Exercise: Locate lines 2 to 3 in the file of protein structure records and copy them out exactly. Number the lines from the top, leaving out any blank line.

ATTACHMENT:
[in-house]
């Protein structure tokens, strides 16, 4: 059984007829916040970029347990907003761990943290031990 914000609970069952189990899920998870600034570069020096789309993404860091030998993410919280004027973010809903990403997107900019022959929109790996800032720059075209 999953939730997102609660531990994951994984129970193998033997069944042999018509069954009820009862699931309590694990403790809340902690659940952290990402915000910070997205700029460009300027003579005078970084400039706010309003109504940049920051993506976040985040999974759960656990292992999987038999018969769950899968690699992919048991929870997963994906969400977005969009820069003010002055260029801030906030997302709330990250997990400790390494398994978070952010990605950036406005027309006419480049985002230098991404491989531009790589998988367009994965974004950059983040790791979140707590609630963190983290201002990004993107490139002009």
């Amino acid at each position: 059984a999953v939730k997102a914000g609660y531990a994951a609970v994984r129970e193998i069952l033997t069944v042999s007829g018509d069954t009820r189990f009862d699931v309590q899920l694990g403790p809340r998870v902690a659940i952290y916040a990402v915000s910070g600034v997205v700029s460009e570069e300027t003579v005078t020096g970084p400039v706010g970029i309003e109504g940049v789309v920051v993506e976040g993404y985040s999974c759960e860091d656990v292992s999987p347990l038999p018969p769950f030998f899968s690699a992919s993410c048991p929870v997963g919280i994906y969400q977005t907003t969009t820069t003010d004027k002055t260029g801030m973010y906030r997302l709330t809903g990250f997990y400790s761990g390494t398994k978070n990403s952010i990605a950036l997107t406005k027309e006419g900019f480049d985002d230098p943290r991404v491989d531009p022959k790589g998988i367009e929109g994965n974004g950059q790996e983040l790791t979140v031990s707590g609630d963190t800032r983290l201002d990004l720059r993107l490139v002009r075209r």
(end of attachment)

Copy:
């Protein structure tokens, strides 16, 4: 059984007829916040970029347990907003761990943290031990 914000609970069952189990899920998870600034570069020096789309993404860091030998993410919280004027973010809903990403997107900019022959929109790996800032720059075209 999953939730997102609660531990994951994984129970193998033997069944042999018509069954009820009862699931309590694990403790809340902690659940952290990402915000910070997205700029460009300027003579005078970084400039706010309003109504940049920051993506976040985040999974759960656990292992999987038999018969769950899968690699992919048991929870997963994906969400977005969009820069003010002055260029801030906030997302709330990250997990400790390494398994978070952010990605950036406005027309006419480049985002230098991404491989531009790589998988367009994965974004950059983040790791979140707590609630963190983290201002990004993107490139002009």
């Amino acid at each position: 059984a999953v939730k997102a914000g609660y531990a994951a609970v994984r129970e193998i069952l033997t069944v042999s007829g018509d069954t009820r189990f009862d699931v309590q899920l694990g403790p809340r998870v902690a659940i952290y916040a990402v915000s910070g600034v997205v700029s460009e570069e300027t003579v005078t020096g970084p400039v706010g970029i309003e109504g940049v789309v920051v993506e976040g993404y985040s999974c759960e860091d656990v292992s999987p347990l038999p018969p769950f030998f899968s690699a992919s993410c048991p929870v997963g919280i994906y969400q977005t907003t969009t820069t003010d004027k002055t260029g801030m973010y906030r997302l709330t809903g990250f997990y400790s761990g390494t398994k978070n990403s952010i990605a950036l997107t406005k027309e006419g900019f480049d985002d230098p943290r991404v491989d531009p022959k790589g998988i367009e929109g994965n974004g950059q790996e983040l790791t979140v031990s707590g609630d963190t800032r983290l201002d990004l720059r993107l490139v002009r075209r």